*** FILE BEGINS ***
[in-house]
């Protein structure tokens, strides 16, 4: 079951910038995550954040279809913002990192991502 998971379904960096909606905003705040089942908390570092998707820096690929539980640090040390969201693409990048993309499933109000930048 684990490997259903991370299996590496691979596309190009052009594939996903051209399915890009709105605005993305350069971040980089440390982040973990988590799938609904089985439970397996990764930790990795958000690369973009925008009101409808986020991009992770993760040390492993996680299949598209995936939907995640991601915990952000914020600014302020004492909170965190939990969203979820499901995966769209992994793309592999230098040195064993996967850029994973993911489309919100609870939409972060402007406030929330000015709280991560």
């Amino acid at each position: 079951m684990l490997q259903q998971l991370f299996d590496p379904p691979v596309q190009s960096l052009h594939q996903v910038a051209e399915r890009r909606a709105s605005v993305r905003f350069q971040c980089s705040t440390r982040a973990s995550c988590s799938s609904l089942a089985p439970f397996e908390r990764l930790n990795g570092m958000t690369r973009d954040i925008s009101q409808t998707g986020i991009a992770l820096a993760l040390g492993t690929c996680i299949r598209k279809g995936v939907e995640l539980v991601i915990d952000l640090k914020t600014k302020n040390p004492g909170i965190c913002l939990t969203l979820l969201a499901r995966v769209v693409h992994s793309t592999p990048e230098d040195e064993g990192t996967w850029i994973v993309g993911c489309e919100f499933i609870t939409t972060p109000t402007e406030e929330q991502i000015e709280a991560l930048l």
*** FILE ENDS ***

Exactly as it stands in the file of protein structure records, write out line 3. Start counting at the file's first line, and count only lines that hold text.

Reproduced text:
């Amino acid at each position: 079951m684990l490997q259903q998971l991370f299996d590496p379904p691979v596309q190009s960096l052009h594939q996903v910038a051209e399915r890009r909606a709105s605005v993305r905003f350069q971040c980089s705040t440390r982040a973990s995550c988590s799938s609904l089942a089985p439970f397996e908390r990764l930790n990795g570092m958000t690369r973009d954040i925008s009101q409808t998707g986020i991009a992770l820096a993760l040390g492993t690929c996680i299949r598209k279809g995936v939907e995640l539980v991601i915990d952000l640090k914020t600014k302020n040390p004492g909170i965190c913002l939990t969203l979820l969201a499901r995966v769209v693409h992994s793309t592999p990048e230098d040195e064993g990192t996967w850029i994973v993309g993911c489309e919100f499933i609870t939409t972060p109000t402007e406030e929330q991502i000015e709280a991560l930048l």